February 19, 2010 |
In these overly processed, corporate-sniffing Olympics, in a Winter Games where everything often seems pre-scripted and homogenized for TV -- even the snowboarding wipeouts -- Zdzislaw "Ziggy" Groszek stands out. On his own, one rock at a time, Ziggy has turned a local beach into an art installation that is as dazzling as any laser show or musical performance the Olympics has to offer. As thousands of fans line up to see Leonardo da Vinci sketches two miles away, Ziggy's artwork -- if you want to call it artwork; I will -- stands as a totem to what one individual can do, given a little inspiration, a lot of patience and a keen eye for physics.
May 1, 2011 |
A luxurious fortress of concrete, glass and steel presents an imposing profile near the end of a winding drive high above the Sunset Strip. Designed by Santa Monica architect David Lawrence Gray and completed in 1996, the three-level contemporary home sits along the spine of narrow promontory with unobstructed views that stretch from the San Gabriel Mountains to the Getty Center. Dramatic flourishes abound — nowhere more so than in a jutting backyard that feels as though it is suspended above the city.
March 27, 1988
Completion of the first phase of the $150-million, 17.3-acre Irvine Plaza at the northwest corner of Von Karman Avenue and Main Street in Irvine, is scheduled for the first quarter of 1989. The first phase will have two buildings with 285,500 square feet of space, according to a spokesman for the developer, Hillman Properties, Newport Beach. The architect is Gensler & Associates, Irvine. One building will have 4 stories, while the other will have 5.
August 29, 2002
Re "Courts Face Closures, Job Cuts," Aug. 27: I don't get it. We will have to close 29 courtrooms and lay off 168 employees. So why did we have to spend more than $90 million on the Chatsworth courthouse? It's an extravagant building that wasted lots of money for expensive granite yet contains too few (only eight) tiny courtrooms for the space it occupies and the money it cost. So where are the logic and the planning? Stephany Yablow Sherman Oaks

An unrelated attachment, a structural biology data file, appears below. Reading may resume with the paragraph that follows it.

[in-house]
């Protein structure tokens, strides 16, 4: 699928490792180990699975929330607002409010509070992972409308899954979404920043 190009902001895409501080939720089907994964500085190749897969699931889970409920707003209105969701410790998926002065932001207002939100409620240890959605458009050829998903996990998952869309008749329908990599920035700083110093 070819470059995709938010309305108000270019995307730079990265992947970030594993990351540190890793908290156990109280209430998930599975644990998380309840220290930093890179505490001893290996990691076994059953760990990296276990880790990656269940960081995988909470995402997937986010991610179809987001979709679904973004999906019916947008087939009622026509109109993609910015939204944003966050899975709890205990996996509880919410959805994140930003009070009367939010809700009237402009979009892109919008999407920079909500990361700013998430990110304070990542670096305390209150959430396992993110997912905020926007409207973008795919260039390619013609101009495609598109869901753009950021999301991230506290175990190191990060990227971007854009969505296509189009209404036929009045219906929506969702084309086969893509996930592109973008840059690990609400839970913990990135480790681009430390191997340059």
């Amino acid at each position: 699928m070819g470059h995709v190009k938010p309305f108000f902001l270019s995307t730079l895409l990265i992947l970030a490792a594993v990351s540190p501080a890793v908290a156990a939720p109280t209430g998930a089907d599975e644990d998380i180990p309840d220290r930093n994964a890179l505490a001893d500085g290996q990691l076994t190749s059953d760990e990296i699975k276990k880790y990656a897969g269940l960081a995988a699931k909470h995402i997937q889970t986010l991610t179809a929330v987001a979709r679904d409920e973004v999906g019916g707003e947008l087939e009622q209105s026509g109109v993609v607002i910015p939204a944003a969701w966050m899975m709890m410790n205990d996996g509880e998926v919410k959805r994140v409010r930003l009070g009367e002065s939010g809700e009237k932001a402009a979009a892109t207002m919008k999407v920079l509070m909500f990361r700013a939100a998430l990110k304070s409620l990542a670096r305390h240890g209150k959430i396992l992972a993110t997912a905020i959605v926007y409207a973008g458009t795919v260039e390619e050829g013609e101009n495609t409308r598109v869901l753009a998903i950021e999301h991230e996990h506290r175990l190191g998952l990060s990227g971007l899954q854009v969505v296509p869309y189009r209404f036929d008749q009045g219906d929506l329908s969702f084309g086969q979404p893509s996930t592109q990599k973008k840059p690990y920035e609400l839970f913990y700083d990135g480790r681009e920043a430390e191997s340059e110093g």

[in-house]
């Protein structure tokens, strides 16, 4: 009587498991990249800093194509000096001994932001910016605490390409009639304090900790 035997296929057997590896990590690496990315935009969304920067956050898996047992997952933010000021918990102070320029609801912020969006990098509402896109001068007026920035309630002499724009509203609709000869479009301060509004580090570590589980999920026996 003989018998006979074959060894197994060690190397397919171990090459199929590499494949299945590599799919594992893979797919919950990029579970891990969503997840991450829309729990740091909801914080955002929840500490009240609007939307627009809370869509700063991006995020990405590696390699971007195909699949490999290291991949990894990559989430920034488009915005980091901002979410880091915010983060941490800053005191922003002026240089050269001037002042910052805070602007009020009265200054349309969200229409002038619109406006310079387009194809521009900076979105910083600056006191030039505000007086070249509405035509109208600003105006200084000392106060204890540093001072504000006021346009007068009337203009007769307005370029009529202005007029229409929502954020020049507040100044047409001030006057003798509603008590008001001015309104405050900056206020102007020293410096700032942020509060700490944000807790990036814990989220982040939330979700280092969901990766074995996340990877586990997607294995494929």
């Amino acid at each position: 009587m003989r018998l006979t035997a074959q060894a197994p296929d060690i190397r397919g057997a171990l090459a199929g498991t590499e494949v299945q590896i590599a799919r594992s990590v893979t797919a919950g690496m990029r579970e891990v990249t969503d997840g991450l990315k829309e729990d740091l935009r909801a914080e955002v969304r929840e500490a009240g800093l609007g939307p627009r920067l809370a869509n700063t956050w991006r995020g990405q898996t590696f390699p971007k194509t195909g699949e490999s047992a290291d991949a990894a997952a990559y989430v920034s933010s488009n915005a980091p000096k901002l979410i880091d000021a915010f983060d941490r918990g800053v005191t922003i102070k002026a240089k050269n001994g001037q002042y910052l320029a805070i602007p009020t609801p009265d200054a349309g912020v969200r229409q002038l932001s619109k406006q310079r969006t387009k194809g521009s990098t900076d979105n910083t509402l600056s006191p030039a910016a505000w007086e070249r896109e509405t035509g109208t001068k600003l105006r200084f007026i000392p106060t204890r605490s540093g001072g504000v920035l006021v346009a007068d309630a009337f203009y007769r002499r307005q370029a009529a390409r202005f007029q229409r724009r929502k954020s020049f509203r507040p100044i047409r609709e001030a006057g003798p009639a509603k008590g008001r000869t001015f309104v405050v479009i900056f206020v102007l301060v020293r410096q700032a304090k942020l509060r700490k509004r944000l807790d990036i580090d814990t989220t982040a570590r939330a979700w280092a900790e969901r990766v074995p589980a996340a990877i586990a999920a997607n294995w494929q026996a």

October 18, 1987
The 24-story Wilshire Landmark in West Los Angeles can look forward to a $100-million sibling. A companion building, the 17-story Landmark II will be built directly across the street at 11766 Wilshire Blvd. Ground breaking is scheduled Wednesday. The Wilshire Landmark was opened in September, 1986. Both buildings are developments of Homart Development Co., part of the Sears financial network. Christopher T.
December 31, 2004 |
Seen from the outside, Copenhagen's new Opera House, with its bubble-faced front gently squeezed by a flat, thin roof, is akin to a giant lantern on the city's waterfront. The front lodges a five-story foyer and another bubble, inspired by a conch, covered with golden Danish maple. The main auditorium is coated on the inside with dark maple and has three horseshoe-shaped balconies. It can seat up to 1,700 people. Besides the main stage, the opera has five side and back stages.
May 9, 1993
We in real estate got a kick out of your definitions, but you missed a few. Opt: An overpriced turkey, usually an overimproved house in a so-so neighborhood. La vista tanque farme : A property with soaring, panoramic views of largely industrial areas. Pinata : A home painted with gaudy colors. Gilded Turnip: A home of poor-quality construction with or without a bad add-on or remodel, that the owners have tried to dress up with fancy fixtures and expensive marble or granite touches.
February 9, 1986
Construction has started on what is expected to be a $240,000 renovation and restoration of the garden at El Alisal, the Charles F. Lummis home at 200 E. Ave. 43, a familiar landmark in Highland Park. The initial phase--removal of pathways and their replacement with decomposed granite walkways--has been funded by a grant from the Santa Monica Mountains Conservancy, according to Betty Marsh of the Historical Society of Southern California.
February 25, 2010
Stone (or rock): Made of 42 pounds of Scottish granite. Curl: The way a stone "curls" into place with a highly finessed spin. Clockwise to the right; counterclockwise . . . well, take a guess. End: Like an inning, except there are 10. Hammer: The last shot. A huge deal in curling, it goes to the team that didn't score. Button: The bull's-eye. Closest stone scores one point. If you have two stones closer than any of your opponent's stones, you get two points, etc. House: The green circle.